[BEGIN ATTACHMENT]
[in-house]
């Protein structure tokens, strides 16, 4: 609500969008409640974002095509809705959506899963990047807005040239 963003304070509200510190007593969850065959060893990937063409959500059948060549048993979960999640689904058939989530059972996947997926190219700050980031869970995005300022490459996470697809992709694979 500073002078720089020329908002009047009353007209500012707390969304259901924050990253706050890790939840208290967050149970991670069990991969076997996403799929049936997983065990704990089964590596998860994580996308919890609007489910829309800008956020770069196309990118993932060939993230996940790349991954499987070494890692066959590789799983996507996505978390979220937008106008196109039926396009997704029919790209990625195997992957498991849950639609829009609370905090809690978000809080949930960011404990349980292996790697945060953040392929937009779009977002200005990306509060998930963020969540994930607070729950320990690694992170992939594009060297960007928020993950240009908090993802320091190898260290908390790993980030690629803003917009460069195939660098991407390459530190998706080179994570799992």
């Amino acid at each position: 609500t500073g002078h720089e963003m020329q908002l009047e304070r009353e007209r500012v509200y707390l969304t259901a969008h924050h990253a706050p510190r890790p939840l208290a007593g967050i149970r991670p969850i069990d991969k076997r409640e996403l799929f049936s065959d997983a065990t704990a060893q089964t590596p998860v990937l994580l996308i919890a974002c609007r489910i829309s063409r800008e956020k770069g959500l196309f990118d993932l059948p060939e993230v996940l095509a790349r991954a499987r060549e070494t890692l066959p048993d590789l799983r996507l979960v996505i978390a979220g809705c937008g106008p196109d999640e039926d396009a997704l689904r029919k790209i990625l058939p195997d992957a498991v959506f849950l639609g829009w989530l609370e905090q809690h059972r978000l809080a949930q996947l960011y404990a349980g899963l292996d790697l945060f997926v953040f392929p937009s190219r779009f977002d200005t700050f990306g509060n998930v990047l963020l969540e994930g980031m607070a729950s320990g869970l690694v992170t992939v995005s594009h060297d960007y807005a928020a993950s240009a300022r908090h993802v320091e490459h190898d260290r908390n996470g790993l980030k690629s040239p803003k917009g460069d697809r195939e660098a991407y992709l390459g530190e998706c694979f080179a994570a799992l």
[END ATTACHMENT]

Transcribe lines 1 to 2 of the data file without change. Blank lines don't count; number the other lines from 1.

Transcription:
[in-house]
């Protein structure tokens, strides 16, 4: 609500969008409640974002095509809705959506899963990047807005040239 963003304070509200510190007593969850065959060893990937063409959500059948060549048993979960999640689904058939989530059972996947997926190219700050980031869970995005300022490459996470697809992709694979 500073002078720089020329908002009047009353007209500012707390969304259901924050990253706050890790939840208290967050149970991670069990991969076997996403799929049936997983065990704990089964590596998860994580996308919890609007489910829309800008956020770069196309990118993932060939993230996940790349991954499987070494890692066959590789799983996507996505978390979220937008106008196109039926396009997704029919790209990625195997992957498991849950639609829009609370905090809690978000809080949930960011404990349980292996790697945060953040392929937009779009977002200005990306509060998930963020969540994930607070729950320990690694992170992939594009060297960007928020993950240009908090993802320091190898260290908390790993980030690629803003917009460069195939660098991407390459530190998706080179994570799992």